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What to Look for in a Marriage Partner

Mar 31, 2015 // By Marcus Brotherton

Engagement photo. Miss Mary and I in March 1998, Temecula, California.


If you’re single and seeking a spouse, then this is a question you’re asking.

If you’re married and a leader, then this is a question that single people are asking you, hoping you can offer insight.

What’s the question?

How do you know who you should marry?

Of course, marriage is not the be all and end all of life, and it’s fine if you never get married. But according to the U.S. Bureau of the Census, some 79.6 percent of men and 86.2 percent of women will get married sometime in life.

In my late teens and early twenties, I had a long “list” of specific traits, skills, and attributes that I was looking for in a prospective marriage partner.

For instance, you may think the following item on my list was idiotic, (and it was) but at age 18 I wanted my future spouse to have a shorter second toe compared to her big toe. Hey—shapely feet were important to me, and I just couldn’t imagine my wife having big old spindly second toes, of all crazy things.

As time went on, my list became much shorter. Part of this, I hope, was due to an increased maturity on my part.

Part of it was pragmatic thinking—the longer you wait to get married, the more your options dwindle. You need to cut to the chase and ask yourself what’s truly important.

I was talking to my mom once about what she was looking for when she married my dad. (They were married in 1960 at age 22 and 20.) And she remarked how she was a bit concerned at that young age that his hair was thinning on the top. She didn’t know if she wanted to be married to a bald husband.

Today my parents are in their mid-70s and still happily married. My mom just laughs at that criteria now. “To think of all the things we’ve gone through together over the years,” she said recently, “Having my husband be bald is the farthest thing from my mind.”

I married when I was 29, and what follows below were the only things left on my list by the time I got married. By having a shorter list, I wasn’t “settling.” I was learning.

And I know now, after nearly 17 years of marriage, that the things below are pretty much the only things that matter in a committed long-term relationship.

If you’re looking for a marriage partner, or if you know someone who is and that person is seeking perspective, then consider what follows the essentials of what to look for in a marriage partner.

Here is what to look for:

1. Some level of physical attraction exists between you.

Some level of physical attraction can’t be ignored, particularly in the beginning of a relationship. Physical attraction is not everything, but hopefully you will be proud of your spouse and like the way he or she looks.

Physical attraction comes and goes. It can also be changed by aging, accidents, or disease—and if your spouse becomes wrinkled, (which will happen), blemished, gains weight, or even becomes disfigured as time goes on, then you still want to be in love and committed to that person. So physical attraction is part of the list, sure, but it’s in flux and needs to be held loosely.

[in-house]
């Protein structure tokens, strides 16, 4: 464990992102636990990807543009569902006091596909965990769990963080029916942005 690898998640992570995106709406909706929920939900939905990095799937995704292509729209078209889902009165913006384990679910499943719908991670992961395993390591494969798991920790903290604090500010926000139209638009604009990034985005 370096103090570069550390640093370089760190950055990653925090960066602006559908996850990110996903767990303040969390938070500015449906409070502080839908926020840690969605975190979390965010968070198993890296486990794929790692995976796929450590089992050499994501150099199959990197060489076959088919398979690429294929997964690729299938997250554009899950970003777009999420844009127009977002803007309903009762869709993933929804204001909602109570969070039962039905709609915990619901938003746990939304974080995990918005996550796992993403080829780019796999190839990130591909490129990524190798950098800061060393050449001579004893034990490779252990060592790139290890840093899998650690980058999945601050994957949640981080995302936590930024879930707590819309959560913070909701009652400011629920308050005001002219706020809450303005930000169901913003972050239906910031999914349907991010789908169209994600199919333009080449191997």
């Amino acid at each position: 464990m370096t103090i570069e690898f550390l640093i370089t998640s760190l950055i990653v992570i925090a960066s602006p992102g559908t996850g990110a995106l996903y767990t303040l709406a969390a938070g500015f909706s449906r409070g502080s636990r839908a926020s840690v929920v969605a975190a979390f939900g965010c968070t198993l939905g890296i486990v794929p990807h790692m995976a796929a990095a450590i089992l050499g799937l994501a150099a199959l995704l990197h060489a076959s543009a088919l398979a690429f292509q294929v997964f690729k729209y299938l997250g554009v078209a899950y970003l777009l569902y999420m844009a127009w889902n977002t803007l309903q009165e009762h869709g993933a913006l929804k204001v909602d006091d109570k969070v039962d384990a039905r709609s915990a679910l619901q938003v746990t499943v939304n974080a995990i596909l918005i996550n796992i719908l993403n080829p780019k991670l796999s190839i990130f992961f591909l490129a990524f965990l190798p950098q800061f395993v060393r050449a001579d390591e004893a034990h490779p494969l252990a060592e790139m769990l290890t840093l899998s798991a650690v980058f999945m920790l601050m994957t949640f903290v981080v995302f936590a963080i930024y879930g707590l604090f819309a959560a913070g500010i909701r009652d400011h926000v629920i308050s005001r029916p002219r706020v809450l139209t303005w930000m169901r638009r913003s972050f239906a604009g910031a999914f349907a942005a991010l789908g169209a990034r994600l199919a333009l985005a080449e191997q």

Sometimes people will seek the feeling of “electricity” in a potential spouse. Or they will want their potential spouse to be the best looking person in the room. But I don’t believe either of those is terribly realistic or important over the long haul.

If you always expect your spouse to be the most attractive person in the room to you, then that puts a lot of stress on both of you. Plus, after you’re married, other people undoubtedly will come into your life who look attractive to you or to your spouse, so you both will want to be able to handle those feelings of attraction without damaging your marriage relationship.

I’d frame it this way: if you’re searching for a specific build or height or hair color or body type or shape of nose or length of toes, then throw those specifics away.

Jim and Pam the office

Imagine yourself and your future spouse pictured in a photo directory someday. How will you look?

Instead, when it comes to physical attraction, look simply for a person who looks “satisfying” to you.

Or think of it this way: when you realistically look at yourself, look for another person who looks to be the other “half” of your future family. How does it sit in your soul when you imagine yourselves on a Christmas card together?

2. You can both communicate with each other.

Talking things out is one of the most important activities you and your spouse will ever do. Any number of situations will arise in a marriage where the path forward isn’t initially clear, and you and your spouse will need to communicate together to figure things out.

I don’t mean to say that you or your prospective spouse need be fabulous conversationalists. That’s not what I’m getting at here. You just need to be able to wrestle through issues together and come to solutions.

Along with communication, a spouse needs to be able to “field” his or her marriage partner. It’s baseball imagery, and it means you can “catch and handle” anything that comes your direction.

Say, for instance, that one person is highly extroverted and is used to talking all day long. Then the other person needs to be able to handle this communication style somehow without being worn out by it.

Or perhaps one spouse is used to talking about deep subjects, or expressing anger or frustration in a very verbal or emotional or emphatic way. The other spouse doesn’t need to be exactly the same, but he or she will need to be able to handle this.

I once dated a young woman who was absolutely wonderful in so many areas, but when it came to talking, she had a tendency to clam up. We dated for six or seven months and finally concluded that it wasn’t going to work out between us. For whatever reason, when it came to this all-important area of communication, we just didn’t connect.

Ask yourself: can you truly talk to this person, and can this person truly talk to you?

3. You share similar spiritual interests and values.

Spirituality is something that a person tends to feel deeply or have strong opinions about. And when a married couple isn’t on the same spiritual wavelength, then it’s hard for each person in that relationship to share what’s most important to him or her.